Key Management Service – Setting it up for Windows 10 and Office 2016.

I picked up another task, which aint too bad. A simple brief, provide Key Management Services (KMS) for Office 2016 and Windows 10.

In order to license Windows 10 and Office 2016 via a KMS, you must run it on Windows Server 2012. It will not work on anything less.

This was a sticking point for my organisation, as we currently host our KMS on Server 2008. This did complicate matters, as I would have two KMS servers. Generally speaking KMS boxes aren’t load balanced, if it is even possible (I don’t think it is).

Although you can license Windows 10 via an update if you are on Server 2008 R2.

I followed the advice here, and created a security group. I then applied said group to the _VLSC DNS record, this allowing subsequent KMS servers to use it. The detailed steps from the link are:

  • Create a global security group in AD DS that will be used for your KMS hosts. An example is Key Management Service Group (don’t forget to reboot after adding the computer account to update the security token!).
  • Add each of your KMS hosts to this group. They must all be joined to the same domain.
  • Once the first KMS host is created, it will create the original SRV record. If the first KMS host is unable to create the SRV resource record, it may be because your organization has changed the default permissions. In this case, manually create the SRV RR as the section, “Manually Create SRV Records in DNS,” describes.
  • Set the permissions for the SRV group to allow updates by members of the Global Security group.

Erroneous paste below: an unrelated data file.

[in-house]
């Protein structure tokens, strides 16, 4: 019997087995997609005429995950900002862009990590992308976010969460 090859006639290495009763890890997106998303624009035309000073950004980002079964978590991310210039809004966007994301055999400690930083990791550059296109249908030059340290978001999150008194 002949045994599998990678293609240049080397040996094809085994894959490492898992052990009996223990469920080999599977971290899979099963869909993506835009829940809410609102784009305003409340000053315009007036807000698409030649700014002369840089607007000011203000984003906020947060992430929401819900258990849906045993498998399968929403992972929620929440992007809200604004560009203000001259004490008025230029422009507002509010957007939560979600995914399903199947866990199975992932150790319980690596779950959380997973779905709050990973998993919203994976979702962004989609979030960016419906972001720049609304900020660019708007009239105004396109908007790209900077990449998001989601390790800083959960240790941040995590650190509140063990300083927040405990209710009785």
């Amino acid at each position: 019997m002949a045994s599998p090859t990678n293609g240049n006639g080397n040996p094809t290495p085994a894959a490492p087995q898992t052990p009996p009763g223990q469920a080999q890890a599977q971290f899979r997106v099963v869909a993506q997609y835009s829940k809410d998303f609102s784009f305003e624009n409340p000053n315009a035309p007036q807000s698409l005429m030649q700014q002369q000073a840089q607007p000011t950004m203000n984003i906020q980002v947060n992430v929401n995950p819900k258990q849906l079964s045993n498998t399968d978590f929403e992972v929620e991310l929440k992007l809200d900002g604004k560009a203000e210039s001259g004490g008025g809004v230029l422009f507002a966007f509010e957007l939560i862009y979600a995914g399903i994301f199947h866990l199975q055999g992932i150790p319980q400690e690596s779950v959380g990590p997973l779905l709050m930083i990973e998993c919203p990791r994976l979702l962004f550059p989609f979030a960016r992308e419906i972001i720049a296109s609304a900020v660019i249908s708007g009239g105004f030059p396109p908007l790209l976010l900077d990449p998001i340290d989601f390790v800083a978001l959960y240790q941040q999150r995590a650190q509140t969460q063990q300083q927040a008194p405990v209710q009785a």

Easy enough!

Next, go to the products and features section of your KMS host to be, and apply the Volume Activation Services. Once complete, you *MUST* do the further configuration. Oddly enough, it doesn’t seem to prompt you. If you click on the VA Services section, there is a very subtle “further tasks” type link to click on. Once you’re done, it should look like this:

Oh hai.

Oh hai.

When you blow through the configuration, you can select all kinds of options, including the KMS port and the DNS zones it will publish to. You’ll also get to apply the KMS key and activate it.

It is imperative that you use the KMS HOST key here.

However I received an error when applying the Windows 10 KMS host license. a Quick Google led me to this KB hotfix Windows8.1-KB3058168-x64. The KB article is here.

I applied the KB, and I could then get my KMS host to accept the Windows 10 KMS host key.

I now had my KMS servers registered in DNS. To verify all was working, I executed the following command in a DOS prompt:

nslookup -type=srv _vlmcs._tcp

…this gave me exactly what I wanted:

I see j00 KMS.

I see j00 KMS.

Great, so I now have my new KMS servers appearing in DNS. I should be licensing stuff, right? Hmm nope! I could see my clients sending requests to all the published KMS servers, as the KMS clients were logging event ID 12288, for each KMS server however there was no subsequent event ID 12289 indicating a response from a KMS host.

This indicated that the clients were failing to find the KMS servers, as they were subsequently trying the other KMS host.

I checked the server for any corresponding event IDs 12290, but the KMS log was empty! The KMS entry for the firewall had been applied as part of the Configuration, mentioned above, and I could see the exception:

Nothing is ever easy.

Nothing is ever easy.

On a hunch, I disabled the Windows Firewall… within MINUTES the KMS log went ballistic with event ID 12290:

Let there be licensing.

Let there be licensing.

Huzzah.

So, i now need to investigate why the firewall exceptions weren’t applied. Don’t worry, the firewall is back on!

 

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One thought on “Key Management Service – Setting it up for Windows 10 and Office 2016.

  1. Pingback: Key Management Service – The Volume Activation Management Tool GUI | Confessions of a Config Manager Engineer

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